Skagit Regional Airport – ORBX

It is difficult to find this airport from the air. Which I consider an advantage in the simulation. Let me explain why. All the default airports and many sceneries are so pronounced – shiny, covered with bright and saturated textures – that you will notice them from far away. Much unlike in the real world where the grass at the airport is not much different from anywhere else. Therefore I find it pleasing that I can miss this airport when looking around. Not that the airport is invisible – I can find it with when focused on the task. But it is not imposing on me when I look around. This may be the biggest advantage of this scenery.

It is the biggest because other advantages are related. Photoscenery is neither especially big nor too small. Just ok. But it blends with surrounding Pacific Northwest scenery and it complements the nearby Anacortes. I am impressed with the resolution – 60 cm per pixel as far as two miles from the airport is better than I expect. 

Also, they processed colors in a way that I appreciate – it is natural. Both at the airport and around it. 

One slight disappointment comes from the images covering the airport (30 cm photoscenery) and the taxiways. If they were just a bit sharper. The overall experience is good.

I mentioned the scenic taxiway. The taxiway C. I like how it crosses a small forest that covers parts of Skagit Airport. It would be a nice drive if it was not so long (taxiing from the north apron to runway 4 makes a long journey in a Cessna 172). Just like with any other ORBX scenery I reviewed – the forest is dense! I like that.

If I expressed a little doubt when reviewing ground textures at the airport, let me praise the buildings. The textures are superb – you can see bricks on the terminal building. And the models are as good as I wish for. They look great when viewed from the cockpit and stay nice when I do avatar walks in my P3D.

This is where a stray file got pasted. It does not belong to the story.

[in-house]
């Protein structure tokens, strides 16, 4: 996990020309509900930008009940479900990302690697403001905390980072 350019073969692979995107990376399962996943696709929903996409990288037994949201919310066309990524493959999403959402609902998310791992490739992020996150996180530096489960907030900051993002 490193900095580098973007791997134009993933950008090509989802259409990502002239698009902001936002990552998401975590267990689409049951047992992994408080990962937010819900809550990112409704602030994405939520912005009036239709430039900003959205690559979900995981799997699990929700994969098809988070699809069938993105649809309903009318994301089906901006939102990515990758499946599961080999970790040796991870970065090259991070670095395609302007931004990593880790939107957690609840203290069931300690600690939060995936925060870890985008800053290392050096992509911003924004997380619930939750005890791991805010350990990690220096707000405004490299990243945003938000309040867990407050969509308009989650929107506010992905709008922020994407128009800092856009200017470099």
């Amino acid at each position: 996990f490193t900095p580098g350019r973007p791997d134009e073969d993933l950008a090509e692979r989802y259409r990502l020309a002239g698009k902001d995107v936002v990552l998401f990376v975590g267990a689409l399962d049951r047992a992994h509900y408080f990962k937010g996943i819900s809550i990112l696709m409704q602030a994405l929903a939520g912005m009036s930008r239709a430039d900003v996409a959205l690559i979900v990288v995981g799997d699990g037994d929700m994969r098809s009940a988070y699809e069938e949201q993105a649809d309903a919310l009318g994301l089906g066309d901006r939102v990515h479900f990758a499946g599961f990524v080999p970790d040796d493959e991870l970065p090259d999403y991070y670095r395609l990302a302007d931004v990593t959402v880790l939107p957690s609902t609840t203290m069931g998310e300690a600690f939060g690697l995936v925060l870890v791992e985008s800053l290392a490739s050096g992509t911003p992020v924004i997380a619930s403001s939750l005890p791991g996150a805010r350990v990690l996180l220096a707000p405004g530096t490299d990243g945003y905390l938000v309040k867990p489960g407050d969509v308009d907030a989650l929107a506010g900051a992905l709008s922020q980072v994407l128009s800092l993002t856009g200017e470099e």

The scenery includes (how could it not?) the clutter – small objects scattered around buildings, The things you would find at the airport. Here – I had doubts regarding those objects. I am more used to smaller airports with them being closer to the plane, but this is me – when I browsed through real-world photos – I am satisfied. Animated people move around too. Just what one would expect in the scenery by ORBX.

Volumetric grass covers the airport. You can use the config tool to adjust the growth (normal, dense, none).

WN51 Bayview Farms

There is a small private strip north from Skagit Airport. Few buildings and a turf runway (7-25) 2000 ft long and 120 feet wide. A great trip in a Skyhawk or a Beaver.

When departing Bayview Farms keep in mind that there are power lines close to the runway – right in your flight path. ORBX added orange balls to mark the wires – in the real world, there is a much smaller warning sign. I am puzzled by a note in the airport guide which says “30 ft Power Line 700 ft from runway“. No way! More like 70 feet. Wires hang on the opposite side of the road next to the runway. This power lines make overloaded takeoffs and balked landings dangerous. Watch out.

Skagit Regional in the world of P3D and FSX

I can not imagine a better place to fly in Prepar3d than Pacific Northwest. And the area north of Seattle is by far the best in this region. If I am looking for a 5-minute flight – there is Anacortes. 10-minute flight ideas – Friday Harbor and Orcas Island. I know no other place with this number of quality sceneries in a 30-minute flight distance. If you like bush flying – visit Bayview Farms (included), West Wind (ORBX freeware) or Israel’s Farm (ORBX payware). Other developers contributed too and there are airports ranging from smallest to the largest you can dream of.

Summary – 5*

Skagit becomes the hub of my flights around Pacific Northwest. Surprising, is it not? Let me explain why. It fits my various flying habits – I can use it with small bush planes when flying to local grass strips (ORBX included one in the scenery), I can make $100 hamburger flights (closer to $200 – $300). I did lots of long-range flights too (IFR procedures came handy). And it is a well-designed scenery.

Skagit Airport at ORBX Direct Store